Survey results released by the Arable Industry Marketing Initiative (AIMI) show the overall grain harvest has been similar to last season despite drought in Canterbury which is the main production area.
The estimated total tonnage of milling wheat is down five percent on last year, but feed wheat is up three percent and feed barley is up by 11 percent.
Federated Farmers Grain and Seed representative David Clark said drought conditions during the growing season reduced the yields on unirrigated land, but that was balanced out by improved yields from irrigated areas and the overall quality has been good too.
"The irrigated yields certainly benefitted from increased sunshine hours and increased temperatures where there's good irrigation supply available, so they've had a really solid result.
For the dryland yields, the quality's been very good in those crops. Because it was dry right through the spring, the crops were able to fill the grain that they had," he said.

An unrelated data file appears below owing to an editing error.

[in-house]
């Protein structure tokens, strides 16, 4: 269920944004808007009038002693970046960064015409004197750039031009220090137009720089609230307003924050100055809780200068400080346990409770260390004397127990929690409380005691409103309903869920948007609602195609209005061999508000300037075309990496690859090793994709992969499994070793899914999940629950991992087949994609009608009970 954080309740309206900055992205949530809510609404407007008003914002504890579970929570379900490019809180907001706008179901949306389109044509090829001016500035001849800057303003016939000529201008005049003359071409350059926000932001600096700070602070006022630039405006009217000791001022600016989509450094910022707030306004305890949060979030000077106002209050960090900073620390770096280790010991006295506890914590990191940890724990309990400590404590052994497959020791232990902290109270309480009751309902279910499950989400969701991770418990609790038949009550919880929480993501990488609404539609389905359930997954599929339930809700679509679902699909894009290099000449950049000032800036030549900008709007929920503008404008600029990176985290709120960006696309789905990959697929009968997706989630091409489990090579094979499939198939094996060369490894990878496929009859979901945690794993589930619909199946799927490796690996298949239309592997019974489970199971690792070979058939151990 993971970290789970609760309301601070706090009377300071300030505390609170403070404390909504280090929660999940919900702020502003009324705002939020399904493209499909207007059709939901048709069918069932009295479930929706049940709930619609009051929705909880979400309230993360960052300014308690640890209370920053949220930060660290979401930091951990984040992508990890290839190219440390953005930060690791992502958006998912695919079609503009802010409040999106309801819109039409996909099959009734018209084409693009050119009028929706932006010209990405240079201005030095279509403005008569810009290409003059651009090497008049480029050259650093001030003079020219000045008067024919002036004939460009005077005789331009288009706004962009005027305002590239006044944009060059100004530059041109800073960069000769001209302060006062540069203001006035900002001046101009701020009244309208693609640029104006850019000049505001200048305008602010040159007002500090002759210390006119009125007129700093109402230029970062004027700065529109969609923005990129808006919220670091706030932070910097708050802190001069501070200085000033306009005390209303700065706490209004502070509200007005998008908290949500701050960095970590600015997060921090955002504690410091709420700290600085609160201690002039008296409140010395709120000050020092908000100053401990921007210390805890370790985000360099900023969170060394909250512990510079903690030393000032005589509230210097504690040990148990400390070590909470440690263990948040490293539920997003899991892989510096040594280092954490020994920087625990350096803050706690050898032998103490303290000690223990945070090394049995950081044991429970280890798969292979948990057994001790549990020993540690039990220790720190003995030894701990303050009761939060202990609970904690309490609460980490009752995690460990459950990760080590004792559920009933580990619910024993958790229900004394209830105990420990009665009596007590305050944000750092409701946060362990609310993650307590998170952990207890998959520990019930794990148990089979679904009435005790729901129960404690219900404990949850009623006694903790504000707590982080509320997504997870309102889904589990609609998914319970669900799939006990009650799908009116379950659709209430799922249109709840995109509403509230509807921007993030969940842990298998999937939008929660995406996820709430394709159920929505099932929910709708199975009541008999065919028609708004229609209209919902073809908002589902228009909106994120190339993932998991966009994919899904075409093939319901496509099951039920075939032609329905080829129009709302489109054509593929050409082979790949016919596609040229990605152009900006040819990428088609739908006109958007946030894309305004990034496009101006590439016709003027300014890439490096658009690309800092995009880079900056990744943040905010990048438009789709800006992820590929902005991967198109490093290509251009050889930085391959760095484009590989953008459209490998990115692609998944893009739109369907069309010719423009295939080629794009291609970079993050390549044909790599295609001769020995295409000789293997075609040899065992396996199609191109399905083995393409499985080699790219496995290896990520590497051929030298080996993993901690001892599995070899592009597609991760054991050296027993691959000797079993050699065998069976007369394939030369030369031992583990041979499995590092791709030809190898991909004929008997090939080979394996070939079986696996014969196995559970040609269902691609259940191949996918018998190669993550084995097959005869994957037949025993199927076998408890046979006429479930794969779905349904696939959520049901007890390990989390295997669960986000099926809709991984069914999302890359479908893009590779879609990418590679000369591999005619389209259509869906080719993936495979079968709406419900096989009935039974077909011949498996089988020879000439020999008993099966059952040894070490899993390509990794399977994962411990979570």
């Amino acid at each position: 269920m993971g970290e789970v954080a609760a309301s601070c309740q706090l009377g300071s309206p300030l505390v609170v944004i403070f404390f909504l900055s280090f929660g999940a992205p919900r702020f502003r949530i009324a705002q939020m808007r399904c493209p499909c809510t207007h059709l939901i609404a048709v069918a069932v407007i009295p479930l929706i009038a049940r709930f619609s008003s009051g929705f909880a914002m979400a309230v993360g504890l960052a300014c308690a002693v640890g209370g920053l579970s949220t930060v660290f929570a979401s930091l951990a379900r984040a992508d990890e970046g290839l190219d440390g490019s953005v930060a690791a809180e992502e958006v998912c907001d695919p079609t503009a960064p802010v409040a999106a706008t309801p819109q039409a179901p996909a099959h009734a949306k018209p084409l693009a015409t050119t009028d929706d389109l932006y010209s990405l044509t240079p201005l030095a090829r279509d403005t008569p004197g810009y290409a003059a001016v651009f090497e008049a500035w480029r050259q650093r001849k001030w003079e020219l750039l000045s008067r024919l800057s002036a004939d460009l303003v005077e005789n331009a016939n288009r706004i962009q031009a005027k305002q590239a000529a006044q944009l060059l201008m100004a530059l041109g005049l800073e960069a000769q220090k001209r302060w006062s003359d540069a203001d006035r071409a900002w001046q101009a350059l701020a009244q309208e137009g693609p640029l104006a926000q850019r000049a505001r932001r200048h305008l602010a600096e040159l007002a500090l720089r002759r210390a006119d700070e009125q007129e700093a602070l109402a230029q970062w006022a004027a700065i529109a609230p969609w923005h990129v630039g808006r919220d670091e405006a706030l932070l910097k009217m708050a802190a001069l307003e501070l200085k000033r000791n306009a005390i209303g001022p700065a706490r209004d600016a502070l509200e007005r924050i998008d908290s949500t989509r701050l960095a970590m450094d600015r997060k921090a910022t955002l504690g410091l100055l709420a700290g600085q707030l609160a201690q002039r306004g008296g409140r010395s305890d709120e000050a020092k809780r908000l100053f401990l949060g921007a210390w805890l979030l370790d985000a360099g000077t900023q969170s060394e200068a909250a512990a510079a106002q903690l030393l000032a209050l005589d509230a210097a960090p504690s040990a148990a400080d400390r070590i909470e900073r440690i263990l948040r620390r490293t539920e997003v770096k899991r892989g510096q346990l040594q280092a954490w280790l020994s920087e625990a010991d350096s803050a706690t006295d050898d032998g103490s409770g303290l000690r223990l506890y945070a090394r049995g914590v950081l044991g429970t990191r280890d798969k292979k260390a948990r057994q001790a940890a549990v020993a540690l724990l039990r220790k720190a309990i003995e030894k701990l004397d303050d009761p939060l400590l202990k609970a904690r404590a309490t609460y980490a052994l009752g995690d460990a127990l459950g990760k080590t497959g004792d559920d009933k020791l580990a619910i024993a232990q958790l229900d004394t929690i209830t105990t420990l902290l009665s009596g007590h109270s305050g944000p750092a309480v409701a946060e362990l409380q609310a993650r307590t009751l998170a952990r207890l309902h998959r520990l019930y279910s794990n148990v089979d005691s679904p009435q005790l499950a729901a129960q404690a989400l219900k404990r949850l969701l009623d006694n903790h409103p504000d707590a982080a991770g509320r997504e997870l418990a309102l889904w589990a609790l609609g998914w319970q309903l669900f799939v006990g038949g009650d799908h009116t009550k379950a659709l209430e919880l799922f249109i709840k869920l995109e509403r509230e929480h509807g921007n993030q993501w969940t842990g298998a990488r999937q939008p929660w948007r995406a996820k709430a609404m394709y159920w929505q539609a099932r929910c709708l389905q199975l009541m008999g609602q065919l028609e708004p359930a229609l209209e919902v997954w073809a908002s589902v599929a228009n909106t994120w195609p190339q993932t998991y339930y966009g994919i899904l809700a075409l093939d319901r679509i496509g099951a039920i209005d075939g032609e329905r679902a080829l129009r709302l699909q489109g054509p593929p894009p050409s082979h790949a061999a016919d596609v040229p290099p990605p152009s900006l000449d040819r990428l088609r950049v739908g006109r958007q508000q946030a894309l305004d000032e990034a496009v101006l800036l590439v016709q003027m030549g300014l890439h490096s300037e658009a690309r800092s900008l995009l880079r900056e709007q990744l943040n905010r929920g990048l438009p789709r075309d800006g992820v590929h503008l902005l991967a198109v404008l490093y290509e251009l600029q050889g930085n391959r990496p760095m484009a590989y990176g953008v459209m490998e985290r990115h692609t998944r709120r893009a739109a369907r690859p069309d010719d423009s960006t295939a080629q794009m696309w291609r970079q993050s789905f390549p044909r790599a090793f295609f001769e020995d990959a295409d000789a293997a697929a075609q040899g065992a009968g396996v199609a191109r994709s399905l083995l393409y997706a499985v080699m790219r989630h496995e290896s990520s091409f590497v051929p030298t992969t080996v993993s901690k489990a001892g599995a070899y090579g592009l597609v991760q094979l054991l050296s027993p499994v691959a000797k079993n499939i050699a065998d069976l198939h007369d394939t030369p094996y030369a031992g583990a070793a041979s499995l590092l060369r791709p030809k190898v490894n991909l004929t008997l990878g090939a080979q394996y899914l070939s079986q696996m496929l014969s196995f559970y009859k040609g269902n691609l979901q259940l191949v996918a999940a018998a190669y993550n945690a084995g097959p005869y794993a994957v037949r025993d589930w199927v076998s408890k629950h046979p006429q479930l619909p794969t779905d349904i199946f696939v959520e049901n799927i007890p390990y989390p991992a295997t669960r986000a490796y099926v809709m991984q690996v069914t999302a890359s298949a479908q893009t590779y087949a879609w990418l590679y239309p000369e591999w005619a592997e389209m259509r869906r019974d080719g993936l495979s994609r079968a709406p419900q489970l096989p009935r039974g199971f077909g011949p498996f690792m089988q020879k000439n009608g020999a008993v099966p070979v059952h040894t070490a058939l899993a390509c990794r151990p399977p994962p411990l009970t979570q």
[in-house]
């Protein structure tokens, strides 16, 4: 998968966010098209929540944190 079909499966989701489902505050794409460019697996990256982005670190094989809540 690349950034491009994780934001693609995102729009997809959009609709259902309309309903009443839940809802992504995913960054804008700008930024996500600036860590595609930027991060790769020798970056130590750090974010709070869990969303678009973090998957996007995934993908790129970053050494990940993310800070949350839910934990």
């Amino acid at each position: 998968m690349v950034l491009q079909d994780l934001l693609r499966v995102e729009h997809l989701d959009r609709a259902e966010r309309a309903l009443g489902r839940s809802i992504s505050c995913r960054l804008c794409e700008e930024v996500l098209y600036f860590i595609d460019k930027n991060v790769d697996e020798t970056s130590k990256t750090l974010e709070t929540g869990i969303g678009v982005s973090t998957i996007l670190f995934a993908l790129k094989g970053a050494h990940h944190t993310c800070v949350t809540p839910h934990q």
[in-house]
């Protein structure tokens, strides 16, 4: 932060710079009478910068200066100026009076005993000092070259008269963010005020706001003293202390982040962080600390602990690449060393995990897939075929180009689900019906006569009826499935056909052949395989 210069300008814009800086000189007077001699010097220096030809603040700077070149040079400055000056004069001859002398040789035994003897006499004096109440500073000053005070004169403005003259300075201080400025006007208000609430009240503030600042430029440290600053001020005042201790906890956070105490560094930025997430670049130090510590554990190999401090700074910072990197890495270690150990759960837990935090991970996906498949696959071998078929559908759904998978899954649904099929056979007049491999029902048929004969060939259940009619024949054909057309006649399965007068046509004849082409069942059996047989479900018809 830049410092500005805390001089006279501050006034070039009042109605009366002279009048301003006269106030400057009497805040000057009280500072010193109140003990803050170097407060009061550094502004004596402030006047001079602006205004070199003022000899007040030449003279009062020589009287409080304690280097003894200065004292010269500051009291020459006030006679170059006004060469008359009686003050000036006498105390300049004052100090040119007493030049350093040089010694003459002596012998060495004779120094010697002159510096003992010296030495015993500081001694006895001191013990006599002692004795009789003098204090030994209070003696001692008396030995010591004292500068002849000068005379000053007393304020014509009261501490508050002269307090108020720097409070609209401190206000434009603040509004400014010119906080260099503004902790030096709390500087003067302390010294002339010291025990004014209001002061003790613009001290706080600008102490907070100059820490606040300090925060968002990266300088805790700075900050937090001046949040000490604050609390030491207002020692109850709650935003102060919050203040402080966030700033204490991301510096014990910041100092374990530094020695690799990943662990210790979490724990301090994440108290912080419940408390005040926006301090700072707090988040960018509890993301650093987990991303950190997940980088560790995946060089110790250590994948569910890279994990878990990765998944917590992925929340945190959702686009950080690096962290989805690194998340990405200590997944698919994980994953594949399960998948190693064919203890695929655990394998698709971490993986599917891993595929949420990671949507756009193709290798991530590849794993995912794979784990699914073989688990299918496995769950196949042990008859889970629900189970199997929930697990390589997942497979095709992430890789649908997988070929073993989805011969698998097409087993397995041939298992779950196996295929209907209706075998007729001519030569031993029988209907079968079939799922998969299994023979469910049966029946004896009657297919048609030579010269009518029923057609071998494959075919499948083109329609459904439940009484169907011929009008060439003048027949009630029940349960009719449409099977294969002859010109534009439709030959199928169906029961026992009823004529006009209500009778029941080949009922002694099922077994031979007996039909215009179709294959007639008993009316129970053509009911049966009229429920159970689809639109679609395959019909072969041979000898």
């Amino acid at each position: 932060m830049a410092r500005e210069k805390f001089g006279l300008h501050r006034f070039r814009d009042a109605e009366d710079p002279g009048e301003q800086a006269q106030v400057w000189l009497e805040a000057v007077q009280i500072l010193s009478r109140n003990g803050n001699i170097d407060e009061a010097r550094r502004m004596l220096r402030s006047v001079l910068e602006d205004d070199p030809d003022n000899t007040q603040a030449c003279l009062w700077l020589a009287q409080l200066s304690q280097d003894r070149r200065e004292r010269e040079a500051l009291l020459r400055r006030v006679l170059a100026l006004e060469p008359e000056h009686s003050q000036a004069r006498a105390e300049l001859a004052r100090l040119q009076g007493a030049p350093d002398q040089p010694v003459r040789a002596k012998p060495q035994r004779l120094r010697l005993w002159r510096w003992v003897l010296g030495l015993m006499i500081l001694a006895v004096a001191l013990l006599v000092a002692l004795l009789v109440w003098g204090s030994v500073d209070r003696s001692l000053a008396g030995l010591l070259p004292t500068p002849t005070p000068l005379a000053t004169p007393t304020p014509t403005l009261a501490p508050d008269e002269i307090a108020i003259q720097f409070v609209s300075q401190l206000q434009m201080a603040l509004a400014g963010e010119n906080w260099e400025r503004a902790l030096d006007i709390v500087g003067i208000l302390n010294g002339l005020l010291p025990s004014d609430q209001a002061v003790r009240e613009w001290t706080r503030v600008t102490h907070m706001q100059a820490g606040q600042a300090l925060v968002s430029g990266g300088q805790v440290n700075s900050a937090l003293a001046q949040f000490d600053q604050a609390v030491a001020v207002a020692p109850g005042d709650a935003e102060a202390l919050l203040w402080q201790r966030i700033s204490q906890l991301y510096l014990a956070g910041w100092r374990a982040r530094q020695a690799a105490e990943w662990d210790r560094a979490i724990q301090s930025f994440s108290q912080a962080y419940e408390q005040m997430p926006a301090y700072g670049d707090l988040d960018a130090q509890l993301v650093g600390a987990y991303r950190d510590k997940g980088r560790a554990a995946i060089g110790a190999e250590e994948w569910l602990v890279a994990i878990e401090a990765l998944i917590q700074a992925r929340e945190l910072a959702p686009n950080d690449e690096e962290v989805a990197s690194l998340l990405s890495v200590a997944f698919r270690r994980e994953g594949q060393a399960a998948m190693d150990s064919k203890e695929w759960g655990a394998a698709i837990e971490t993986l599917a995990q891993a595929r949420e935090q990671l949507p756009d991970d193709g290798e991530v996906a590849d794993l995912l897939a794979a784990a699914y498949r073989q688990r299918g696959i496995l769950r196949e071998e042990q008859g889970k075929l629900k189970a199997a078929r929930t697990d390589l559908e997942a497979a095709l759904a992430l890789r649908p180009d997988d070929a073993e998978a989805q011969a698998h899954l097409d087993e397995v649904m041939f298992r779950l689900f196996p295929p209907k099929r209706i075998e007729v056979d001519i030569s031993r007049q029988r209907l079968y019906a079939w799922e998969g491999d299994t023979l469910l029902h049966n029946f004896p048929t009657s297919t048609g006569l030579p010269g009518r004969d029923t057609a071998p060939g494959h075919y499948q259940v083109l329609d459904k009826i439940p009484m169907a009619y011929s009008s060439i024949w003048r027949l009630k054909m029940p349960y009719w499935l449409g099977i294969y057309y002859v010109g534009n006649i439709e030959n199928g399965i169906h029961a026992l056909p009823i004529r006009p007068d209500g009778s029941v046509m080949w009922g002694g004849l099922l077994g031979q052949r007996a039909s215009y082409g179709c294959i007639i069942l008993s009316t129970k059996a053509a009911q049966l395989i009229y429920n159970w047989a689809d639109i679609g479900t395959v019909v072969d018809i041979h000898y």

Mr Clark said "the worst situation you can get with a drought is where you get a very wet, bulky growth in the early spring, and then a dry pinch in December-January, where the crops crash and you get small grain and poor quality.
"But that wasn't the case this year, so fortunately those farmers with a lower yield do have a higher quality product to sell."
David Clark said it should mean there is enough grain to meet milling and stock feed demands without running into the over-supply issues of two years ago.
He said grain prices have edged back a bit from forward contract levels, reflecting the drop in dairy farmers' incomes and falling international grain prices, but have started to pick up again more recently.